Which Filesystem to use on AFS data partitions?
XFS used to be the filesystem of choice on my AFS fileservers. However - when I moved to RAID5, it turned out to be a showstopper. Especially volume clone operations (backup,release,move,remove,...) were as slow as 21 files/s (time for cloning volumes correlates with the number of files in them).
So I decided to compare some filesystems. This is, what they had to do:
mkfs - Be created
restore - Restore a volume from a dump file over the network
salvage - The salvager had to check the newly restored volume instance
fsck - The filesystem was checked offline
backup - The volume was
vos backup ed (cloned)
remove backup - The backup was removed (the backup clone was removed)
remove - The volume was removed (physical file deletion)
The test equipment
- 2x Xeon 2.66 GHz , 2GByte Memory
- Intel 82540EM Gigabit NIC
- Storage system
- 3Ware 39xx SATA-Raid controller
- 8x Maxtor 7Y250M0, 233 GiByte?
- RAID5 over 8 disks, 1.59 TiByte?, stripe size 16kiByte, writeback cache enabled
- Openafs 1.4.4
- Test volume
- 10 x Recent linux kernel source tree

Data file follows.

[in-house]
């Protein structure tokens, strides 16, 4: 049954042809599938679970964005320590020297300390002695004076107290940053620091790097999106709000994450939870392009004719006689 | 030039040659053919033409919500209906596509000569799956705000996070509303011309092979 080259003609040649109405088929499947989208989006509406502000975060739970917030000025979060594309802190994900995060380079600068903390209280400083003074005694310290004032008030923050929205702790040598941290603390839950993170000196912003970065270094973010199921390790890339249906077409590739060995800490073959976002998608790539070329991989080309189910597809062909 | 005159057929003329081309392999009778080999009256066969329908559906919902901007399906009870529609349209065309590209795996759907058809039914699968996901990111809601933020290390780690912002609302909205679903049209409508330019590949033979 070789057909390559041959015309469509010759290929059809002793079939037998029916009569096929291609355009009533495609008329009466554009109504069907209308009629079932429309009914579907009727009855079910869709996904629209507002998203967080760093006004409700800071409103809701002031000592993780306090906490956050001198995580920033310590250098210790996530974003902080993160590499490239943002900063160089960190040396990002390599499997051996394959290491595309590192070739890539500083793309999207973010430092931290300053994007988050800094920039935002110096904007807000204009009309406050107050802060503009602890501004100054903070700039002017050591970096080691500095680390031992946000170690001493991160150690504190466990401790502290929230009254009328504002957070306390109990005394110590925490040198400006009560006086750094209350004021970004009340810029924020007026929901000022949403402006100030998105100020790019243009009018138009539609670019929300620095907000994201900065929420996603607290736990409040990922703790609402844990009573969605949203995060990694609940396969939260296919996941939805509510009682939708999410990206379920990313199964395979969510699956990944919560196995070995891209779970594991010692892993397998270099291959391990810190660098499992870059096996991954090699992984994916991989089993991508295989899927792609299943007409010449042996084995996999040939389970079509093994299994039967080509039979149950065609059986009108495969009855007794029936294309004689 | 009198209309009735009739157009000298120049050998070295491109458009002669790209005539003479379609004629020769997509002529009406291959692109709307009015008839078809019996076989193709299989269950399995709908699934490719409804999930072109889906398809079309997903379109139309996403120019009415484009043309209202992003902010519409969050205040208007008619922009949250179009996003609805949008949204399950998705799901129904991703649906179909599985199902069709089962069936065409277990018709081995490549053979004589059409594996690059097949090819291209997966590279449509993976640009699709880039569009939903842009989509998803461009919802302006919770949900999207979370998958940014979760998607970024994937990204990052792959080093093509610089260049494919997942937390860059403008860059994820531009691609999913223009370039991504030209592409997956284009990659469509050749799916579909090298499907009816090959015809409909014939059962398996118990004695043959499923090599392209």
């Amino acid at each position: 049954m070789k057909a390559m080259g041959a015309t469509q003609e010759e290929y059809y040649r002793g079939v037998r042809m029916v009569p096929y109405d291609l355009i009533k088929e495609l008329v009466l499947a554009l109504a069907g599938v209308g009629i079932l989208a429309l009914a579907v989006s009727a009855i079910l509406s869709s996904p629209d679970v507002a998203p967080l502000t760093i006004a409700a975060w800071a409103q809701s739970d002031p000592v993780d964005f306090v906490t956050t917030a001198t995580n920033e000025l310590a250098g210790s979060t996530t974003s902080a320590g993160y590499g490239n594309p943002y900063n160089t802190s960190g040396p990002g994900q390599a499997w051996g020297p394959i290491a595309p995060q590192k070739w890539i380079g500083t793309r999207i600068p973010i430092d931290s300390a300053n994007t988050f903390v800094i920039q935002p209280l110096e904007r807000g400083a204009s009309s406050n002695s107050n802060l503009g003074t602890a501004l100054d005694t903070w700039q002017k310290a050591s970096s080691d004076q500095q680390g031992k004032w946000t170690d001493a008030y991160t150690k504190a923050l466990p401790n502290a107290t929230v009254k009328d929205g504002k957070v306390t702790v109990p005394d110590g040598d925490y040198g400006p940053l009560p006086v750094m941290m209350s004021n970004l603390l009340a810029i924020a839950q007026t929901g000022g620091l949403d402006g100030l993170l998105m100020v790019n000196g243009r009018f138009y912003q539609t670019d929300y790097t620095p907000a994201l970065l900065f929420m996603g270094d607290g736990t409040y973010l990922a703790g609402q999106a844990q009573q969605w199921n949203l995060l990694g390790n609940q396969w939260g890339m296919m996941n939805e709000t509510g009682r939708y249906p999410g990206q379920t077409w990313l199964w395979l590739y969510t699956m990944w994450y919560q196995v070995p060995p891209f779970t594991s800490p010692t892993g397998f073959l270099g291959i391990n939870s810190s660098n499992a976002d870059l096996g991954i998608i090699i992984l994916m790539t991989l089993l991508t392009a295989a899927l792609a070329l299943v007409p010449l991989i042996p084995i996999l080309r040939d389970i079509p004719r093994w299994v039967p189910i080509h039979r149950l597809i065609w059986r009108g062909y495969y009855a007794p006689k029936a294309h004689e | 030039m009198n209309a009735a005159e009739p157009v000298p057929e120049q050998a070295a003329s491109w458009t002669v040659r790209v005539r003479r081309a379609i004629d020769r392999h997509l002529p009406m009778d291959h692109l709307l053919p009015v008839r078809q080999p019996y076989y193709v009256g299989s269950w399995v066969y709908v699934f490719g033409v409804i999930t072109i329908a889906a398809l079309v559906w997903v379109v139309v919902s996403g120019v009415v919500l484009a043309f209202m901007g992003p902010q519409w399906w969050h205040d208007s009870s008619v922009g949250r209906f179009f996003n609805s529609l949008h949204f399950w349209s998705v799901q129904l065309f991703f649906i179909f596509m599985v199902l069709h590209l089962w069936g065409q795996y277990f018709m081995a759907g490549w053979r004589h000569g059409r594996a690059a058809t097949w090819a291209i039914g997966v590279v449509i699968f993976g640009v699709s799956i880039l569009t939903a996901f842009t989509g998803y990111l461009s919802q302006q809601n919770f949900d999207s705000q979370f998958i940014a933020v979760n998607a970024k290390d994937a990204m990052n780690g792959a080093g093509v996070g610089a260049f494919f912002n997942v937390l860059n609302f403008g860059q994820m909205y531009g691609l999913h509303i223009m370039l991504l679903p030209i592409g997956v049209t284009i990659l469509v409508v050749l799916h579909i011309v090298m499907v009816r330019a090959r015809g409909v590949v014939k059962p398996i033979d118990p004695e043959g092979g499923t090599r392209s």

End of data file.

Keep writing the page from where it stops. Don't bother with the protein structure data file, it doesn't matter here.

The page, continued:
- 193141 files
- 1,88 GiByte?
- AFS-Client (for Volume Restore)
- P4 2,4 GHz, 3,0 GByte Memory
- Intel ns83820 Gigabit NIC
- Openafs 1.4.4
All results (except of the fps values) are given in seconds which means: the smaller the better.
is the worst case speed of clone operations (clone or remove clone) on a given filesystem.
XFS seems to be a bad choice for AFS-on-RAID. Reiserfs3 ist the best choice in most cases. Ext3 would be equally good, if it hadn't such bad fsck and salvage times (~4.5x time of reiserfs3). You have to decide, if you want to use a probably more mature filesystem which is basically on any linux computer (ext3) or if you prefer saving 77% of the time needed for a possibly necessary filesystemcheck in case of a crash. Keep in mind that ext3 sometimes thinks
, it's necessary to fsck (e.g. after 1 year or 26x mounting).
- 20 Jul 2007
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